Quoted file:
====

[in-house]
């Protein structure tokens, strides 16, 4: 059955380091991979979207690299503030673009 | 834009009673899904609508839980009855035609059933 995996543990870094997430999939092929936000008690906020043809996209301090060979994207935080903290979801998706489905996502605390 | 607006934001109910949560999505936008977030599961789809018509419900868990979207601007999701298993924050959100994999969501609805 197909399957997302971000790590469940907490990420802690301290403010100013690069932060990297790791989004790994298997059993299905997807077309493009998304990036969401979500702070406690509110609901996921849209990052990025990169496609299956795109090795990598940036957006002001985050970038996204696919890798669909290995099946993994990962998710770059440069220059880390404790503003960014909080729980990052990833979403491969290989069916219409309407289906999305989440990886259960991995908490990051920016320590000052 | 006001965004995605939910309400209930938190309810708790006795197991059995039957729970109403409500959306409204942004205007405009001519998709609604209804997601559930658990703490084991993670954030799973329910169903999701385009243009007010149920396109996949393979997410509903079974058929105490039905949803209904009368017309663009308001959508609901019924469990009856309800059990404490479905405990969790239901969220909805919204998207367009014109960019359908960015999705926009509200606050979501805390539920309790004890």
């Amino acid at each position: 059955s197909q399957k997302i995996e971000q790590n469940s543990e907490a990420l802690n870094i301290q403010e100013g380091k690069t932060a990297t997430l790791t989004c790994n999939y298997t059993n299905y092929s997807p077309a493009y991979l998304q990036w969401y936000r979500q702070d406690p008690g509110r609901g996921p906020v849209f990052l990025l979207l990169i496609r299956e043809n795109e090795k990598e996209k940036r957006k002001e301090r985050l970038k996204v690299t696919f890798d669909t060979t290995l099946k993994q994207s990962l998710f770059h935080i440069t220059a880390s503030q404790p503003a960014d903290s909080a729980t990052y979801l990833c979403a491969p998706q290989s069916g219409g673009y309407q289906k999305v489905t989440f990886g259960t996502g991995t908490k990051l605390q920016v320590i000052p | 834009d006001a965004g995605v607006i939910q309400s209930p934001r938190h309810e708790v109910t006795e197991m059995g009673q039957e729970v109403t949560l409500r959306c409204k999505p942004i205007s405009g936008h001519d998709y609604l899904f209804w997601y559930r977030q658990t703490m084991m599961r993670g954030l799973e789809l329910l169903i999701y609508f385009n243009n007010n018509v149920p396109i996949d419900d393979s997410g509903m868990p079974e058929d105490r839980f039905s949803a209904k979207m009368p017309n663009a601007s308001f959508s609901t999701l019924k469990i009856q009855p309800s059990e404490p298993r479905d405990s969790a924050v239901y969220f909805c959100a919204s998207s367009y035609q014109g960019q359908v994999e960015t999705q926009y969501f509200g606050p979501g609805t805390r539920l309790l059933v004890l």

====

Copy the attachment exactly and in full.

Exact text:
[in-house]
């Protein structure tokens, strides 16, 4: 059955380091991979979207690299503030673009 | 834009009673899904609508839980009855035609059933 995996543990870094997430999939092929936000008690906020043809996209301090060979994207935080903290979801998706489905996502605390 | 607006934001109910949560999505936008977030599961789809018509419900868990979207601007999701298993924050959100994999969501609805 197909399957997302971000790590469940907490990420802690301290403010100013690069932060990297790791989004790994298997059993299905997807077309493009998304990036969401979500702070406690509110609901996921849209990052990025990169496609299956795109090795990598940036957006002001985050970038996204696919890798669909290995099946993994990962998710770059440069220059880390404790503003960014909080729980990052990833979403491969290989069916219409309407289906999305989440990886259960991995908490990051920016320590000052 | 006001965004995605939910309400209930938190309810708790006795197991059995039957729970109403409500959306409204942004205007405009001519998709609604209804997601559930658990703490084991993670954030799973329910169903999701385009243009007010149920396109996949393979997410509903079974058929105490039905949803209904009368017309663009308001959508609901019924469990009856309800059990404490479905405990969790239901969220909805919204998207367009014109960019359908960015999705926009509200606050979501805390539920309790004890």
């Amino acid at each position: 059955s197909q399957k997302i995996e971000q790590n469940s543990e907490a990420l802690n870094i301290q403010e100013g380091k690069t932060a990297t997430l790791t989004c790994n999939y298997t059993n299905y092929s997807p077309a493009y991979l998304q990036w969401y936000r979500q702070d406690p008690g509110r609901g996921p906020v849209f990052l990025l979207l990169i496609r299956e043809n795109e090795k990598e996209k940036r957006k002001e301090r985050l970038k996204v690299t696919f890798d669909t060979t290995l099946k993994q994207s990962l998710f770059h935080i440069t220059a880390s503030q404790p503003a960014d903290s909080a729980t990052y979801l990833c979403a491969p998706q290989s069916g219409g673009y309407q289906k999305v489905t989440f990886g259960t996502g991995t908490k990051l605390q920016v320590i000052p | 834009d006001a965004g995605v607006i939910q309400s209930p934001r938190h309810e708790v109910t006795e197991m059995g009673q039957e729970v109403t949560l409500r959306c409204k999505p942004i205007s405009g936008h001519d998709y609604l899904f209804w997601y559930r977030q658990t703490m084991m599961r993670g954030l799973e789809l329910l169903i999701y609508f385009n243009n007010n018509v149920p396109i996949d419900d393979s997410g509903m868990p079974e058929d105490r839980f039905s949803a209904k979207m009368p017309n663009a601007s308001f959508s609901t999701l019924k469990i009856q009855p309800s059990e404490p298993r479905d405990s969790a924050v239901y969220f909805c959100a919204s998207s367009y035609q014109g960019q359908v994999e960015t999705q926009y969501f509200g606050p979501g609805t805390r539920l309790l059933v004890l």